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View Sample Pages : British Press, September 09, 1820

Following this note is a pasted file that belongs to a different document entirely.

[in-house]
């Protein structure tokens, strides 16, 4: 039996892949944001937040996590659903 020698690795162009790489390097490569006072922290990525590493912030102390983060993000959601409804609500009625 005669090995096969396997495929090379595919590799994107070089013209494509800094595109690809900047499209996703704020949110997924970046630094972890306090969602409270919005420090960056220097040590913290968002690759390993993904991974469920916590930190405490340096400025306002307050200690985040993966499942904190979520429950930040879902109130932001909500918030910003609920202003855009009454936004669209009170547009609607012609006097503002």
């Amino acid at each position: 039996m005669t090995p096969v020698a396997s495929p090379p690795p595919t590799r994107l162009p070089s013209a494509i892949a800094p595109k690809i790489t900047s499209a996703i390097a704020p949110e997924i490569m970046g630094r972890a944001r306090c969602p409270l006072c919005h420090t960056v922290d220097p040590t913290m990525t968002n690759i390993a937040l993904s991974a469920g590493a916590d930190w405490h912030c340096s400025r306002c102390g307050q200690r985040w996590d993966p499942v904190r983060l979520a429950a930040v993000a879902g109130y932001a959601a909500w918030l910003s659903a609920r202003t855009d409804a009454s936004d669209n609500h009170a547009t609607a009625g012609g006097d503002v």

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British Press (Newspaper) - September 9, 1820, London, Middlesex PRrcB 7d. Tbe last Seven ^fomiaDces >2>'r Mr. Keaa, befutelut positivMeparmre for^nieHca * THIS EVENING, SATURDAY, Sept. 9, RULE A WIFE AND tkAVE A \VirE. Duke of Medina, Mr. Thanipion; Don^Juan, Mt^Bay.' monil, Alonzo.J^nVining; CoijpjerCapUun,j'Mr,�uwelf; J,(iin. Air. Kean; Cacafogo,' Mr. Gaiue. mtgarspa.Mua Cubittj Altea, Stti. Paikil'i^BiUhaii, liu.Miiitm. Afler'�i�cb.;tbe'Balerta{ttmeat of ilSE&V. Ewranl, Mr. TiiniiQptoa^'FBlroKr ^frvaB,*^ Mr. CaUie; BaiUe, Mr.T.B Ciaibrd(fci^m^?lie Exeter TUealM^ln.*�t rfiiptaraoce oml^s siace); BUmoI, Mr. Kuie^U Annate. Mrs.n.VVeelv Dame'Go^a^^W.aarloire. ^ � Boxes, 7a. Second ^j-ice^'iSs. �6de.Dpeiiedri(umT�no'Gt6ck�uUfFjvith:rrbeTlitee:and tbe Deuce. �� i. rflHE Pilblic are respectfatly infoi-med, that ihe J. ALTERATIONS of nhlB >rH EATRE not being comp^M, It CAJSNOT be OP�N�D MONDAY, September IS, wlien will be perfpfmed a fdrounle PLAY andrPAKCE,':�faic1i ATiII be anndnnced in fiifuie Advertise- Duriug'tbe recess (he Theatre has b^ep enlirelyne^ de-eoi-iited and embellished.-. .. - ' .A^'superb central�Cbapddier)t>n a novel principle, and complelely ven(i(ated, has;been coiistrucird byiMr.. West; Ornameaial Lustres^ fur Wax-ligbts, s^urround the. Cress -A ne�r Drop Curtain,!froAi an original design,'.has been paiuledbyldr.Pugh.v ^ iA Private Bo*^may be bad fur the SeaBon,'or oigbtly, tof Brandon, at the Boy-Office. The Dooi�will;be opened at Half-paat Six o'clock, and the Play begin at Seven. Boxes, 78 v.SMond Price,.3s. 8.d.i-iPitj 3j!:?0iI.; Second Pricej-a;-.Gallery, 28.; Second .Price, Is.-Upper GaU lervv Is;.; Secood-Pricei-6d. .: -. piacesTfor^be Bdws to::b|ialien;of:Mri Brandon, at the Box-Office, Harl street, from Ten till Fonr. ' FOR-TH BENEVlt OKMR; TERRY, ~ Slagp>Manaser. . THEATRE-RqYAL, HAYMARKET. r ffimS' EVfiNING, SATUUDAY, Sept. 9, Jfe. ivtilbe perfomted'tbe last'new Comedy, in Three Acts, ralltd DOG DAYS IN BOND-STREET. The principal Characters;J}y Mr.'Terry,. Mr'.Jones, Mr. IJVtoiij Mr;.RuB9eIl,(Mr,:Bariiard, Mr;.V^UIiams,- Mr.Hani'-niond, Mr. AIurtiuicr,;.JVtr. Menage.^.Mrs.Pearcej Mrs. Wdt* ];insoo,and Mrs.Mordyn. .-. - ' After-which the favdutlleTarcirof': -- THE SUEE^-WALKER. j Somoo (Grst time,* moat .positively for this night only, BDd witbouMmitatrons) IiyMri Liston. - r � -  \ . . 4o.liie;cuuj:seiortfae^ EtxatngiM;-' X.iKt0U' .wiifHang^liis-laBt iievf Soncj called. "jYoung Pigs among the Rosea-.",-. ^''ThefollbwiDtrSongCj Duets, Catches, and Glees, will be sung ii^JDalchit^' rvrasyouySirj kiss'd the pretty Maidf'A'Gleej "Sing Old Rose and burn the Bellows;" Song, "If Life is � iSuliblc," Mr. J/Uiissell; Duel, �' Asit fell upqn a Day," AIiss'Rv^Corni'and-^Mf; Durusel; Air,' ' i To toiicMdewirh THE SUICIDE. Tribinei Mr. C;Kemble; Nancy, Mrs. MwrdyA. THEATRE-ROYAL, ENGLISH OPERA-HOUSE, . STRAND, rpHIS EVENING, SATURDAY, Sept. 9.  A -will be.perfotmedjtltb time,^a new Operatic Drama, in three acts, called,- i.,-. .: .j , ,� : .. THE BARON DE TRENCK. ' The Baron iDeTreiick,; Mr; T. P; Cooke^ Commandant .of .Glaiz, fllr.ftowliolliam; Anthony ;SwariZ( Mr,: Harley; Lionel Scliell, Rfiss Kelly; Haniz, Mr. Wilkiusoii; Michaelj Mr Broadhurst. Eugenia, Baroness of Lmdorfj MissCaren-.; 'Josephine.^.Mia8!Luve;-C:'giaf^fully acfinoWedge'I .creas*se-(?ittr�nageoJ;.tlie|r:|?rien)da,;irbtcl)Hha�reiideriHla;ie^ ,ino�;)J,^oin, 392, ,^Ai;apd!^�d.that.G,:F..U.9nd iheW^ -right to manufaWnrc i'hiB'.ceUb>'aied'articlfe;xthitlSo bfhei-. Lace will rran'aifllear aflSf ireiiJ-alt-ir wiiiliing; tliat it IS sralod i�itit,the Pajrnleeit'tnllj.tls, G. F.Uiad Co. and tlie word* bj ))(e>aitpen'�^uiborj);y,'',and;cau juiily be depended' on 3n8_genHiirei.iu London, at llieir'flqusp, or of tlH>ir;Agents ig lirc{coiiu>ry. � � v :.' Curious lmitBtfoi)8hetib^atJr of �uex,9er�9tt^^ wi I b excelleot Fdria-hiiuge* and Buildiug|,�fL;e.1!�rjr^ de^^ �nd Chalfr, Xh�yWi�fl>�i*riM Oarrawsy's; sua J�f1kl*'.'mk�fieW, ��na^ Mull. - >^ '^[-jL-n' -thai di*ys "oor wjH ao^ Proposal tioi 4lCe(^1Tn Asa.teaae on'or^rinexed t n a priiiied^^riicii lar^^ iHeWicrs'inBuVtMiii worasrn'tjengl^  nortiulesB a Letter be'sdl^liied' lo'soch Pl-bposiri, signed I>y''|; ^lersans of known..p,rppe(ty,:.engaging l�}>fcomei1ioir^^ t�d?riiii^;i^'flie:��iih e�pi-e�Sf�l in Ihe: Partiirnlars^fdrt ilttf^rforroancffXif the Contract. . ..... lel^minallon df trlniflJjj[*v|dciiiJe �rcon^ianing !lie jif^feuce to its coticlnsiouiir.tfiatf'vfageofllig proceeding..'.^-^ . ; Counsel Wer|tinJ�Mfd�> Wilbdraw. ' The Earl of IjaBdilifail* said somefhiog about llie Willing; nessof llie'lfbuse'ttfifi^Tulge'^er-MajestyTiverantin^lime, bu'l lie could unicoSfifi^ilheirtli^'jriVanch of ^ , Lofipt''1o^yield' fortbwjiU.tO!tlie;-re.-. gitest of tbet�;being found, on .inspection, to be fkaei-ving of Public.approval. WEW ST ATE,LOTTERY, lobe DRAWN inTWO DAYS; Begins the 5ih of OCTOBJZR, .And contains � ; v.TVCO ...... :Pri2e?,of ...... �20,000 V. -TVVO,, ......iPrizes of ...... flO,�00 &r. &c. &c. * ALL STERLING MONEY-Only 7,600 Tickets. Noilets than AfiOO lic/ieU to he Drawn ontlieFirttDtiy, wAfc/j wi�6e ALL PRIZES! : Including llie_ Two.Pnzes of 10,OOOM which Will be drawn in the Firjil Quarter of an Hour, THURSDAY, the 5lh uf OCTOBER. . � SCHEME. 2.... Prizes of je20,000 Sterling Money, are..,�dO,000 - 2, ..-Prizesof.ii.10,000 Sterling Monev, are..,i20i000 . , ...2.. Prjzca�of.., .l.toOO SleclingMouey, are... i 2,000 .,:;;.2.,..Prizearof;;-,,. .500 SlerlingrMoiiey, are..-.. T,0()0 :J2....Prizes.of;; .-i: 200 Sterling Money, are...i 2,400 1�. ..Prizes of..,. 100 Sierling Money, are.... l,e�0 ! :.20..'..Pri�*of-..-.i SO; Sterliitg^Muoey, are..;. 1,000 .-5i^.�.Pnze8..of.i.;.. 2I>-Sterling "Money, are...;'1,080 |j4a0.. j.Prizes. of...... 16 Sterling Moneys are... ,22i720 -. C First Blanks to f,ri-J.^Vbc re-drawn;Oc- 4i3Q0^yUr;Sterling Money, are....53,800 Jlimatedasworlh, -i Cto sell...... 5^724 Beoefils. ... 1,870 Blanks. .......^....... 7,000 Tipkets. Total, in Sterling Money �150,000 The Ticketa^are numbered from Nol to No. 8,800;.i-Two Tickets of.each Number; the fate ofo�e to decide the other. - DETERMINABLE BENEFITS. ' The 4,200 First-drawn Blanks on the 5th Ocluher; will'be a^aiu put into the Wheel ami redrawn on the T8tb'October, them a second Chance for all the Capitals and olherPrizes that'may remain m the Wheel for that Day,- or IheHolderaof any of these 4j200'Tickets may receive 14/. in Money for eacli, an4l in proportion for SImrea, provided the same ibe- deinaiiiled at llife Oftice where they were purchased on oivbefoie FRIDAY, the 13th ofOCTOBEIJ. If nut demanded on or bef�rc-l3th of October,' the Purchaser cannot receive It after, but must ilien take hit Chance for Second'Day ef Drawinq. . � Fifth drawn Prize, iii each Glass, to have.; �10,000 more Seventeei^i drawn Prize, lu e.-ich Class,, lo . have.4.viii...........'.i.V.i........ 200 more Eighteenth drawn Prize above 20f. m each Cjass, Ibhave.'............... "- 500 more Nineteenth drawn Prize above 20/. in eaih Class, to hnve..........- 1,000 more Twentieth di-awn Prize, alrove'20;. in each ClasBv toliave...........:^........ 2Oj000 more ...First-500 Blauks,-in each.Glaas, SecoiidDay, to have IfU. each. Tickets arfd Shares are seltiui; by T. BISH, Stock-Bnjfcer, Sole-Contractor, No. 4, Curuhiltf and 9, Charing-crosa; who shared aud sold more tlian.HALF the Capitals last Lottery. The Prices of Stocks are^affixed, hourly, against BISH'a Office in Curuhill, by wli>ch the Public may see the fluc-uatiuiis. . . THE QOEEN'S TRIAL. HOUSE OF tORDS, Fkiday, Sept. 8.>A':fewininuteir elapsed between tliere-cepti6n of t)ii8-Pelit^pn and twelve o'clock, atwhich time the-Order'ol* the DttJ'wrfs read for calling in lbeQuecl^S' -C^ooaetj^aud -asktog-'them'tirwlial miiviter: they, proposed-16 jprpcced." .......':,.. S.-.i, : The Couniel were The utmnst anxiety secmedito'prevadfU'the-Housei and atnongthec'rowdwitli-^out thtlMr, , .,, -Agreatnumber-ofPee's Blood up in their place; to. watch' Ihe apphiatft'of llife Qiicen's Counsel lo the linr ^.f'-Mr. Brougbam.toyktlie',lead, as Usual, and borehis ^hand,tlic-voInme of pi-iuled evjdenre.. ..^ 'f'Tbe" tbrd'Chanieil'or-iutfi'rtncd'-Mft'Brbitffha ;b^dbeeHcnmmaoi1ed;l)y. Ihe'House lo.ask in.what ipanneT :.the Counsel for!^e'r Majesty.intended io ' ' . ^ifMr. .Brougham- said, f'll'.is our wish .tO; proceed ^furtli-Vi'h" . ^ T*El5>up .;^y,i^iodncing.evidence^or.tlidthey me^uiimercly lu open,liie ] case ajid^fierwaidsVray lime to procureevidence? � ' -'!:Mr.'Bi;angbil7q;F^ej))cd to labonr nndcr some initiaposiliun, .^.ild.hia,i^oiii/eVwjStn The first wa�, wBeihef'or.not they ";hcfcont: ..... .- bei^'wri-^ ^4iems, He ,eulrcjitf{l,.the( indulgence ifCihe Hou^e, ofi^r j -hBVing'BeeV()Kwn;by^/lbe]r drcistans..mlo .� fituatiup sucl^ great'perplcxity; tliat Ketti'ieht^.hViilfbwttFfcrproceAj miS'�^S^ft�!:!^ne5^�iraj.�!�U^>iJn^s�^i- -Biid>fl'e^wnras mi^e1�itt.1l aeccasa^yito^^ler-bis rejulutioii' fur the sAe of slr^ngfliduin^'hiii cas^: tnthe proceed, ing before ijie flange,"lie ^sh'ed in'all cases where {t was pracli^ble;.lo assiniilalQ-to the-Lower-Courts., Let iheir Lonlshipg examine willibimwblittfas: the practice of Ihuce Conrlsin rcTcrenievio.'llie'pointrtn ij^uestion. The Proserulor had the* power ill tiidse.Conrts of deciding on the iiUie in which he might cboosi the case locome on. If he was not. readyvouj-t^he-timefiral appointed, the Court was alwayli ready, on Sufficient ciWSebeinS�hewn, lo put off the trial.nil the next:.cuuyeillent period. ' But when all blistocles wereremoved,and th^ trial badhegun^it was then too late to stop; go on itmual, X^hatever reasons nnghl be pleadt^d 'forthaf purpose.- Tlfe-Defendanl in. lliose'Coiirls was equallylionndtp go on and {iruceed.with his CBiieto Ihe conclusion,' And.wby wash^so-buund ? : Becnusesiich was Iheprecisionwitji whicli the cliargeswercstatel m the declaration or indictment, that the Defendant could not but be prepared to. meet the charges,^ as far as previous knowled;cuf the circumstances, and places wonfd conduce tn that effect. . If.afierwdrds it rby tlid Defendant tliat he had-nbt received sufficleutly clear lulimation of the nature of the charges, and of .the time when.ihey-were committed, lo allow him fair opportunity of confuting tbe aiicii-salion-if he could .prove this, and shew.a reasonable pro-b.ibiliiy thai he migbtliave confuted the accusation,, bad be be^n allowed that preliminary knowledge which. the law required ihnt he siiould have, he wolild lii all probability succeed in setting the vordict obtained against bim aside. This ifas the spirit of the law of England, which he recom- . mended to their'Lordships' imitation, bcciiuse It was a Idw of huriianity and:merey. He would have them more especially,''ai>: they'pi;oresacd in do it, imilalethe prac-tice of-the' Courla. The preamble lb iheBill ought, in these particulars at least, to have- resehibled an indictment; Had they given-the Queen fullmi'imatioii of the times and places whereiii' fhecommissiun of Ihe acts would be charged . -had ibey indulged her M.-ijesty with that which m other Courts public justice awarded as a right, the opportunity of ;knewiDg what she.was lo be.charged.with, and where it Was committed, her defence might have been then what it Ought to be;-^prompt in jls succession to the case forthepruseciiJlon,and ample and efficient tn the means fur That defense, sufficient certainly bsving. beeirgiven of the ' facts, andsnfficienltimeforgatherfng eviilenteto meet them. The commencement' oflhC'trial ought to-'havelieeu'post-poned-antil somelhtaj! likethisbad-been done,��I(Wd�theIl;he*� MH3esty's Counael wonlduotiUand rti lUe-painfAliand diffi-cult silttat]on:jn which'th^noar:fuond'tliem.1pf *ltet-.the:difficullies-by wliichjhey were ii6w surrounded^ hadroccurred-in-rjunseqiience of au early and'badly considered decision-of their own,, wiih respect tn'g^aHtin^ the lisi of witnesses. An opinion had subsei. quently been adopled'by the House, ihatlbe Counsel for.'ihe Queen were eutilfed lo, and indeed must have some eqoivn, -lent for the Tdfo'salirjf that list.' 'They were not'to--be called to ga'on to the-defeocc,nutil sufficient liihe had been given for lliem "to acquire sucb-information wifh-respect to the witnesses; as would enable them to cross-examine wiili-some effect. A requesl had been made to Ihe'Honse^-eatcrday by the-Attorney-General, of which he had no VcasOn to complain. It was perfecllyright in the'Atlorney:General to a�k for the time-that hedid,'and at.would' have been right also lu their Lordships to hare refused it; but suppose it-had been grant-edj-itwould-Jiave let- in -no new - case,' no  evidence could have been' brunsht afterwards it would further Ihe: ends of juslicc'to � let that- evidence go furlh, unexamined as it wa.�, and followed by ihe powerful slatemenf of the Solicitor-General; -nut only' tlironglt-lliiti, but all Iheconnlrieaof'Europe,' there to cuculate and-sink into-the minds of the pebple, without any accompanying c3i-"-;j planati'nn ? .Could - f hey -feel satisiied that no impression hostile to the pui'poses of justice wduld be effected by such a manner of proceeding? The Noble Earl opposite (Liverpool) Irad sail), iii ihe fervour of a generous itiiiid, "God ^forbid tliatlhere should-be anything like ndfcision in the minds of anyof iheir Lordships upon the-merits of the rase, until both sides were heaird'.";Ile (Lord Erskine) was not a -blasphemous',or irreverent person;- he believed no man's 'character could be more-free'from the impiilaliun of blasphemy and irreverence:-- But he must be cxcuBedTorsaying God cbi'ild not forbid that which he hadorddined."- And ,a3reeably' to God's ^ordinalion, it was impossible for- -that evideiice'to go furth^ and remain'wholly unexamined for two :mun'thsri' wiihontinperatinr to the prejudice of the Queen ; >anduf-that- evidence :nntil the case for the de-fehcdJwBsenlil-ely'ready-! --.lf'lhe'Case:fpr Jhe prosecution -wa�tiat-:clo8cd:(andIhereeauld'be-no:olber good ground for -resisIiuglHe-aptdicatiow frdmhelf Miyesty'sAtlorpey-Gene--ral)v' why-' was the'Solioi(or;Genera( .allowed to-jsnm ? - - He -highly, applauded 'that deserved -praise ^andvso sure, did -.thei�oliciior;Geueral''-feet-!Of-lhe'effi'et-of il;-'andMbe cci-dence'which''bad preceded it,:that iu the trinmph of bis pihveri he declared th4t,-hejMJuld!n6t-seii how the case cdnid ibc controverted^ or;theistrongchain; of� coniiborativeen-:drnixbe' AH ibis was-pruper and Ib'ecuming'cin.'an ingeniaus and-.zeal0D� advocale;>lhi9;>iwa8 :it not ^o^mnclfmorc binding>ouMheir :Lord-Ships to) preveittv-if'and i assumed'to'-be-su? nnassailabte,-from: rcmam-ang'/ifor l^o-inonths-."*itbout i-any :Bccompanying expla-.ln"atioiltorjConlradictioii?';7Suppnae a: case lo'-have: bap-..peoedTbefore' him;twhile tie- was sitting as a-Judgc in onc: of ,jtheJGii�rl� below-suppo^B'tbe-defendantin^a^eiiit slrongty prestedby^vidence'-wbicb he; bad'no reason to expect, and that evideircefultuwedbyia^speecb-ttthicU was'liks^'io have; the eBect' of �oii5timtng it-tn~evei-y iminhpreTsetit^BuppDse :this>tighi;;-perhaps, be about to adjourn, and propose tohave'theraSif resumed rOcxt.j morning-would Uheir:iLordsbips;..|hin1ctli4titI)eJ((dgc t'','w.v,uld'bave;doncto !)nfil�e!pe(S|�ied m.thei'a>ljDurnffl�^tt?.,'Hijiad.'.'PHtrUas^icase''0fjbUi0.wti; bnOn focl-^ It could neve;-have happened ^ffpre him. He> wj9ul4 h^ve, borne t|ie extreqiity ^f f^tIg^e and' exhaug. fitian,'.j.?l)e.>;wouId .-'bare/, lisjienedfLifilb.eiiappeaL; had -been ,inad$ at four �'crpck in, ib^-morptng, rather than liave -ns^eij.'the! conui>?s�io� ^oC-n!Ju�t�*e,,byA'delay, -Jf lh(S: '.:w^r^ihe praqticisiaajcnmmpn iLa�t'Ci0,ttrt) and ifLlbey:eo^ld', .li:'foT eratn*-.of-�ny Ihing. done'Jiy;i?ic accused; - but ^icraiiAe- fh&'-'Ho&schad '.*;;^-:.. '.^-l--n rf? -. . j:./-.-lit .he,wottW enter io|p evidence at tUe conclusiuii nt sl�t�- made a motion fiirytetiling an.rquivnlcnf l the C^unsM'fur the defence.' -The-'t-qoivalent was' certsinlya veiyialisfac-lory one^ it-was even nf Irtrfre value toa dcfeni^: than" the right for* wTthhoIding which'ifwas given-- The power of again examining witnesses.'qt: a -fdlsiant time,' when tnost prsbablythe^-would have-forgotten the -cOnrseof thrirevi-dence, :and-ibe,cIianc>B orembarrasslng-a badrwilnesif, were, in this case;--greater ihanwouhl' havelieen'en^nyed liy-hav-ingthelisCof'WitneSitrs.-firat'of atl.furiiished.'- BuTlliis nd-t-anlagethe Golinsel for tlie^usen'liad now deiilided;'they did not asli'tor tilt exfrds^^Of^-thiii.greaiprfvilei^^^ ineatt time; tire Solicitoi^rGca^itl hod declarifdf^ wiw so Strong that \\f did nol bettrtre il* ddmifji^lBf OfFJt-nnswer. Might^ol the Cnansca on I be mher siil^�t^>a�t be allowed lo SBy;in reply to-fhisiassumfnioni'^'DoliAtbW.j , ttevein the iiifereiice- of my Learned'Frienil; 'j.haVc 6l>spr.' valiiins (o make on the evidence already before yoiFj which Will give it a different bearing and appearance?" Wonld their -I.K>rdships altow''ftiis, and'suffi-r-Ibat olber explanation tu be given- lu the evidence ? then ihe bane and . nniidole might go logellicr; -nut only would there be the cise for Ihe Crowu willr the'Sirong .ind impressive snrannug by.theSolicitoc-Geiieral, hot Iherxplit: nation would accompany it, and serve to keep men's minds in a state of more just and honourable uncertainly. They ought tu let the Cunnsel fur the Queen go oo; and ask lime hereaflerif Ihey found it needful. He knew Iheir Lord-, ships were bonourablemen, and wnuld do what Ihey could to decide equitably; but he was afraid lo trust his HWn mind with Ihe^fferl of Ihnt evidence which ihey had heard, and that speech which followed it, for two months; He concluded by enrneslly recommending to their Lordships lu hear tbe remarks of ihe (JonuBcl for lire Queen npoj) the ease/orlhwilh, and not confine him lo the condition of immediately nflerwards prodiicingbis witnesses. The Earl of Lau'Ierdale slated ihe reasons why be could not concur in the npiniun of the'Noble and Learned Lord. There must-be some evil suffered III every case ; but no fair man, much less any one of Iheir Lordships, would suffer bis mind l(f he delerminedibv the mere (statement of Ihe case as it liad been made bitberto. But how was Hon Ihe other side? The Cuuusel''fur Ihe Queen might stale what case they pleased; they might aftt-rwards say, ^tliat Iheybelieved in Ihatcase, but that it failed them m evidence, and this case, false or-distorted as it might be, might goforlhincompany witha Inie-case ouihe part of thepro-secniion. Would it be no iiijnry to public justice for ihis injusliceto.nprrale on the public mind without remedy for two months?-(^ear-^-^Hedidnot question the honour or probity of her Majesty's advisers, eminent and respectable as they were; but he deemed it uceetsary lo guard against snch a^conlingency; besides, the-Queen's case was already pretty well- defended from the' effect of .prejudice, by the cross-examlnStion which - would accompany it. By acceding to tbe proposition made by the Queen's Counsel,'they wonld allow their imagination full scopefor exer. else; they would afford them- the,' opportunity of pulling the case in the most distorted shapey and of prejudicing the public mind to the utmostpoasible extent; nud-this without knowing themselves whether it would-be afterwards in' their power to support) their - statement- bjphiof.- He put it, thprefu're, to their Lordsliips,"wbelher the. la,ireBt time for adjourning thedefence was not now, before it .bad-liem entered on, insteadof suspendingitaftera speech should have been her-Majesty's Counsel, calculated to make the strongest impressiou on the public mind, remain thereTur- two- months without .auy means whatever of de-terminiosin tbe-iolerval, whether that impression werejust and'Well founded or:othei-wise. The Lord Chancellor sard,..that if a proposition were mad^ou the: present occasion such as had never-been heard of before: in aliy Court of Justice, namely, that Counsel shnold be'allowed'to enter on their case, withtlie liberty avowedlyrecognised -Jiefurehand of rontlnuing or suspending It according lo tlie(r discrehon; s'.ill, considering.ibe remarkable peculiarities uf.lhis case; he'rould readily excuse anylndividnal'Peer from whom It miglil proceed; but for himself, therewusa dutyimposEd on bim which he was bound td'dischargf lo the best uf-his powery and if .he fell himself calledonbyhissenaeof that duly looppoae the proposition of his Noble Friend (Lord ErSkine), however painful sncli a de. lerroination might be to him, he could not avoid expressing and-maintaining It; The consequences of adopting-that proposition would not be:coufineil to this House, but would, in some degree, affect Ihe general admiuistraiion of jnslfce. He by no means, :at lhat moment, felt that Ihere was no dif. ficulty attending the view of the case which he took ; he knew it was otherwise, -He was well aware lhat their Lordships woHid be. guilty of a violation of their duly,,ir they buffered any/imprcssionsorihe guilt of her Maje.ty to dwell .ipntbeic minds at the ; present stage of Iheir proceedings; that they,were to consider every syllable of the evidence which thi-y had heard to her prejudice; as capable of being disproved.-(W�ar,i Visor.)-But though Ibis might not be -difficult to minds habtiuated to legal proceedings, and the business of Courts uf law, still he should not he den^ng candidly with their Lordships did he assert, that if ihe matter ended where it was for. the present, and stood still for sdme mantb3;without bearing any thing ut what was to be said in her defence, all undue.impi-essiuns to iheprejudiceuf her Majesty could in the interim be guarded against, either by their Lordships in general, or the public.: JJiU they, were placed'10 a situation in which, they were compelled to make a choice bet'ween evils ; and if, as be admitted, there were evils involved: lu the^course he-had-just, mentioned, they ' were to consider what would-be the consequence,..iew|ieiiever.-the, Cuurtsliuitid think, proper, .whether be xlid: not -thereby given pledger that he. was pre-.pared ilo :Cuntinue: Ins case,' and.)the:publicmind'in.tjre first;case, -but to.undersiiind the nature.of :lhal;w.hichwDuld.probably ,opera(e;iictli�sccuNd,:il)e line recommended .&yibiS)Nuble and 'Learned'Frieud; lel^ betsupposed llt^t a prosecutor wtsjied >lo:open his caseiwithont having bis-witDesBesreadyiwould any, body adroitjt;.^Ceriaiqly;nol. .Then whysh^ialdtl:beperrolt-.1ed'onlbeothe^:Slde:^'.Hc^granled, monlti-i; not cuie t^prd of'whirb perhapfirwobld hcrafterii^arda established.:by it��'�om'f tiafe;Ii^ii>re^aiVi}.&oadjnanimeiiI'atl.tbr SMie t'finetb prrp-jre her^-rfefence; be (lbe| Lord Chancellor^ said not. Fur lie roiTfeuded, ihatiflhey had-puntpunrd Ihe proceedings for SIX weeks, and given a list ufwimessrs, an appliralluii like the present would uf necessilv, nolwilhslanding, be afterwards made. He had laheiL that early opportunitvof ad. dressing their {..prdsliips, conceiving it his liiily, lliuiigh n painful one, lo deliver bis opinion on the question: On- the honour of a Peer, and the failh of n man, ho could not give ', his assent to Ihe proposition of her Majesty's Counsel, ttn upinmn was, lhat Ihe sla^emenl of Counsel could unl now be made. Unless il were 10 be looked pn as an implied pirdgfe lhat Ihey were now also ready to contiuue thedefence tu the end.- Earl Grey said, that on a question of (his nature, inlport-nut as It was, hulh as it regarded the Bill on ihe table, and Ihe character of the House, be should feel himself unworthy bf the place winch he eodeavonri-d to hold in their Lonl-ships* estimation, if he.did not rise iii his place, and ntnte the reasona-on wtiicii Ihc vole he should give was fnuntled. It bad olways been his practice since he had tirsl eii|uved u seat in thai House, lo form a judgment for himself on everv question discussed, after weighing deliberately �hat rou lit be said on each side. He must begin with drclaring his Rssent to the prpposiliou, with which a Noble I.�rd had set out, that this was a case of great difficulty-he had felt it so-he had hesitated-aad if he Jiad at length decided, I't  was only between a chuise of evils, prefemog lhat wlnrti appeared to be Ihe minor One. The Noble and Leninel Lord on the Woolsack lia^lsaid, that Ibe difficulty by nhirh they were now assailfil, had no reference to then- fonin r proceedings, and was altogether distinct from - llipoi. Mr (Earl Grey), on.the contrary, ascribed it aKogethrr to ihc rejection of Ihe counsel given to the House al a formiT jtuge by his Noble Friend (Lord Erskine.) His Noble Friend lia'l proposed lo them lo postpone all the proceedings for auini* time-lo allow her Majesty time,for preparing her defence- to furilish her with a specincaliun ol the charges, and of the limes and places to which Ihey appiied->a list of Ihe witnesses, in ortler -to ascertain their character prcvioosly to cross-examination-lo put it in her Majesty's power, m short, with all the advantages which the spirit and provisions of the laws of England allowed to the accu.ied in ordinary cases. Tbe denial of this was th^ source of the dilh-cully. The Woble and Learned Lord, on the Woolsack in-deed asserted lhat it did nol spring out uf any such circumstance, and assumed-that even if all these points had brcit couceded,.8lilt they would of necessity at lost come tu the same difficulty..'-.But .bow.that was to liappen he could iiuc understand. If her Majesty had been granted .the advantages he had eniimerateil, lie did nut see any thing h-liidi could give her Counsel aright to apply to that House l� deviate from the- forms-of judicial proceeding observed in ail ordinary cases. But that not having been done-ht-r Majesty having been attacked with charges spread over a space of BIX years, and ihre? quarters of the world, wiiiiuiit any specification of particular acts of guilt-{Hear, hear)- having been refused a lislof the witnesses whiim it was intended lo bring forward lo support Ihe charges-having been thus kept in ignorance not only of the crimes alleged against her, but also of the evideHce by which tlu-y -were lo be ektabllshed, and of the knowledge in-ressary for an effectual cross-examination of wi(ni-sses-(f/eary- 10 order lo put her in the situalum which any act-used person would be placed in another Civil, or ei-eii Erclrsraslical Court, It was sanl lhat an equivnlrul for these advantaL'i:k would he given lo her at some other stage of the proceeding. This equivalent had bceu promised, and the qnesliou was, how it was to be given ? and his Noble and Le.irneiJ Friend (Lord Erskine) having now snpgestol as tlie'liest mode of conceding that: compensation, that the House should concede Ihe prayer made liy Ust Majesty's Counsel, Ihe Noble Lord on the"WoBUack at once rase and stati-il the incoiiveuience likely to resull from adjourning the defence after the opening speech^ And here he should brg leave tacoirecl a misappreheni^ion which seemed to prevail respecting the object of the application uf Counsel. Hi: dill not understand the proposition (a.�-nesaes if he saw it necessary so As be had already sanl, the House had only a choice uf .difficoli-.cs; He allowed that Ihere was inronvenience in suSeriog the statement of M\-Majesty's case, able and powerful as it wuulddu�bttes�be, to go'forlh to the world for two months unsupported, perhaps not to be supported by.any evidence that could afterwards br hrongbl.forward. Bpffl was not to he presumed, God forbul It couldibe thought: that any Counsel at ifae bar should' lakir ;;)0 uuilne advantage of.sucli au opportunity lo prejudjctt the public-mind, and iinjnrc the c^use of justice by unfounded statements! From the known character, learumg, and discretion, of the Counsel now at the bar, .he was fully -conGdeut that they would not state any thing which ihty did not consider material to: their (ase, and which thcv did not in their conscteuce believe ihey snould be able to subsUn-tiatc. -But he admilled that these questions should be decided, withuni any regard tu personal cuusidei-alions.- In �r-rguinglhe qnestIol^ beadmufed that the possibility should be allowedof the Counsel at Ihc bar being led into atscrtHnna and stalCmenlB wbicb would afterwards be onsuppnried by testimony; but he asked'lhem to look at the inisebieiV nfthe course reqommrnded on the other sidr. If lln-re.- was'evil lo. beapprebeodril from the slalcment uf h>>r Majesty's -Counsel going forth'fur two months without havutg. been establi-facd by: evidence, hciasked. were there no : ill-confe-quenice to be dreaded from the course which was to^fae the ' ialtei;nafive ?> If'a-conspiracy. (Ge - had a rigliC to. mskn the .Supposilion)-Iiad'ibeeir-plaunrd and regi^lsrlv carried on .peftinstthe.vQueqD-i-tf the object of ihnf eoflspiracy had been pursued .by.:means :uf patclioccd,- tainted;'-perjured witnesses, was Ihrirteslimuny^'tujjc circulated::ihrpugA:�n. rope for inijnlbs, followed; JOo,. by ibei�genio���saelaborate lummingupoflhcSultcitnnGcneral, in which tie assm> ed^hsllhecasefoFtbe Bill hail bei-n-.fdily snstaiaed- aud Ieslabllshfd, .fced.-thrm wiieiber,'Qii::the